In their divorce, the husband and wife entered into a marital settlement agreement which provided that the husband’s alimony obligation would be non-modifiable. After losing his job and suffering a drastic decrease in his income, the husband sought to modify his alimony obligation to an amount with which he could reasonably comply. While sympathetic to appellant husband’s plight, the district court determined that it did not have the authority to alter the terms of the parties’ settlement agreement and denied the husband’s request for a modification of his alimony obligation. The Pecos Law Group has filed an appeal on behalf of the husband arguing that the alimony provisions of the parties’ agreement are unconscionable and impossible to comply with.
International Child Relocation
An ex-wife sought permission from the district court to move with the parties’ young child to Germany where her new husband is stationed in the U.S. military. After trial, the district court determined that the mother had proven facts sufficient for the court to grant the mother permission to relocate with the child. In a recent appeal, the Pecos Law Group successfully defended the district court’s decision to permit relocation.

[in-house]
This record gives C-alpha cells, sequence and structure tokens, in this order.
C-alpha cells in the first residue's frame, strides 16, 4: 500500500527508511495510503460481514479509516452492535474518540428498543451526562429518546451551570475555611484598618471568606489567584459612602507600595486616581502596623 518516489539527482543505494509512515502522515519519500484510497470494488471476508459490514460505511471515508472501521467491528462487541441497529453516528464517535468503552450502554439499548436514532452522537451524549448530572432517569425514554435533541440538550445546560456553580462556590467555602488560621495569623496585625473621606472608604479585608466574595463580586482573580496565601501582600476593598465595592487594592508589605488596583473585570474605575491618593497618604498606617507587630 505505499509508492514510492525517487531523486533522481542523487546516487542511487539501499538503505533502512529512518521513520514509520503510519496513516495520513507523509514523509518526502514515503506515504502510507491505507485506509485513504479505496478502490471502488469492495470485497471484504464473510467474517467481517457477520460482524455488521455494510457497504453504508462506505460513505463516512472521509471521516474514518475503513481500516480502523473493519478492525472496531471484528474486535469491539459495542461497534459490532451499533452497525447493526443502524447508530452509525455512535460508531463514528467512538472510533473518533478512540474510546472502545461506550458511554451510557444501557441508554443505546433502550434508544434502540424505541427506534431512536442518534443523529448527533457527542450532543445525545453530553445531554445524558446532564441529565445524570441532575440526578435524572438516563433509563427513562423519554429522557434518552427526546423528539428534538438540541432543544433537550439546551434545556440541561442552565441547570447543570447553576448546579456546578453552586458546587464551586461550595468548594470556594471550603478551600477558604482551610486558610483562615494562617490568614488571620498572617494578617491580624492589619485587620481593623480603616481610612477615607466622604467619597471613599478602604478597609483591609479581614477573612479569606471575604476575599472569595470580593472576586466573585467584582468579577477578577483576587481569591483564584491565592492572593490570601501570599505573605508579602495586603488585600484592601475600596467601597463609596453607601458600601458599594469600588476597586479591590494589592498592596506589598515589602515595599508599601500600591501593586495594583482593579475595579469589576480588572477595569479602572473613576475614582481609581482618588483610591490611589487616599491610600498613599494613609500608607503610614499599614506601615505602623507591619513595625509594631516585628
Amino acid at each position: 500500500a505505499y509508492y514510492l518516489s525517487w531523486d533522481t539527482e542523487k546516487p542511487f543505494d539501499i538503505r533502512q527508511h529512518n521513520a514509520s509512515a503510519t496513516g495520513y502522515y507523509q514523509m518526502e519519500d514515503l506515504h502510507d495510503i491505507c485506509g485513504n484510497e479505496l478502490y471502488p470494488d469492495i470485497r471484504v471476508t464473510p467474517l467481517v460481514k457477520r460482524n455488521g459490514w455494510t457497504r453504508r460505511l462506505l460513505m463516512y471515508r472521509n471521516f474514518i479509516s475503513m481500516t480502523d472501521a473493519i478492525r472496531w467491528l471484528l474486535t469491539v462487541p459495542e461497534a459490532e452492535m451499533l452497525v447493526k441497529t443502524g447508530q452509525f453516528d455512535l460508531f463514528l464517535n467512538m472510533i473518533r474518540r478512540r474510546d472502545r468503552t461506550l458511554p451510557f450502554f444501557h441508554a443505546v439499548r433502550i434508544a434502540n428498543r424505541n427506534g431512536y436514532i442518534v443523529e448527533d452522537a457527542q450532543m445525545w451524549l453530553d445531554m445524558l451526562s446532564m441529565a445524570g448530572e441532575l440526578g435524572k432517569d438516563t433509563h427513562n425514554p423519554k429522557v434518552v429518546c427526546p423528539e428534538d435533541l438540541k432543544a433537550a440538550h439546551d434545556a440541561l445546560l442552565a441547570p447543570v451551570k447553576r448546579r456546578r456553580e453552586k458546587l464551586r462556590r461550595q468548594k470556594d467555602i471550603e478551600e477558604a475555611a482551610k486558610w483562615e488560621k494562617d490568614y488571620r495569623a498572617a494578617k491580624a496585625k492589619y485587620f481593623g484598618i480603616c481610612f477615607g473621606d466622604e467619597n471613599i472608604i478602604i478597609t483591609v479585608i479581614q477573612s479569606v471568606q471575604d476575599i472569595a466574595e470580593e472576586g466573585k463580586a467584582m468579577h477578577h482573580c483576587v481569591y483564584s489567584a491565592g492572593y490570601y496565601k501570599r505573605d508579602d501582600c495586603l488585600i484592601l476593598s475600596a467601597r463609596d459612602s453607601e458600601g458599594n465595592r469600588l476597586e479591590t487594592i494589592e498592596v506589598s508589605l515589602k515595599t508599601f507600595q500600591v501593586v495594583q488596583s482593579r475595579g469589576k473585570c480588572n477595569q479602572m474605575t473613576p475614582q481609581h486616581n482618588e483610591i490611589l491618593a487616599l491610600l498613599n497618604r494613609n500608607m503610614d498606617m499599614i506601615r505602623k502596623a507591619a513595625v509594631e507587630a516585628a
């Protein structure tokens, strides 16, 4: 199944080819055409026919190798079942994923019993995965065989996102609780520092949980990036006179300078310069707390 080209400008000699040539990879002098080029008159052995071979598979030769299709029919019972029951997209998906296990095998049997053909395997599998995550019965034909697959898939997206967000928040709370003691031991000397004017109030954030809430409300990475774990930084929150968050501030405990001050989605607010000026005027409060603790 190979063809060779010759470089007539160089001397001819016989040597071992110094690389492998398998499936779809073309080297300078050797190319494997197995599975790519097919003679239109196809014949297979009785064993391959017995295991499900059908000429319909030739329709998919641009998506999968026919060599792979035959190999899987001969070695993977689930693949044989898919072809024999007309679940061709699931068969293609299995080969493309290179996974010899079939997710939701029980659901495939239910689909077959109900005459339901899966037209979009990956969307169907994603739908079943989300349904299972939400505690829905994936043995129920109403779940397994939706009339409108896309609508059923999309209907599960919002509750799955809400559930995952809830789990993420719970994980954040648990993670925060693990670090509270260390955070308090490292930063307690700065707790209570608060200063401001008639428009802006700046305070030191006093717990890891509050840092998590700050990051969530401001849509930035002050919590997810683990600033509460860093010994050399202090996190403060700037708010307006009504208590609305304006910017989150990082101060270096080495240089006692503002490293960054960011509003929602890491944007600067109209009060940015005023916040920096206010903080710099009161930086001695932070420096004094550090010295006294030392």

Termination of Parental Rights
In the midst of the parties’ dissolution proceeding in 2007, the father consented to the termination of his parental rights to the parties’ children. Almost nine years later, the father filed a motion to modify the decree and reinstate his parental rights. After a brief hearing and without taking any evidence, the district court granted the father’s motion and set aside the nine-year-old termination of parental rights, and invalidated the adoption of the children by another man. The Pecos Law Group represents the mother in her appeal of the district court’s order.
Child Custody and Attorneys Fees
The district court, after multiple hearings, and two trials, entered its decree of divorce in which it confirmed its award of primary physical custody of the children to the mother and awarded her over $60,000.00 in attorney’s fees. On appeal, the husband took issue with virtually every order the district court made in the case, especially the award of attorneys fees to the mother. The Pecos Law Group defended the district court’s orders in favor of the mother, and the Nevada Supreme Court recently affirmed them in all respects.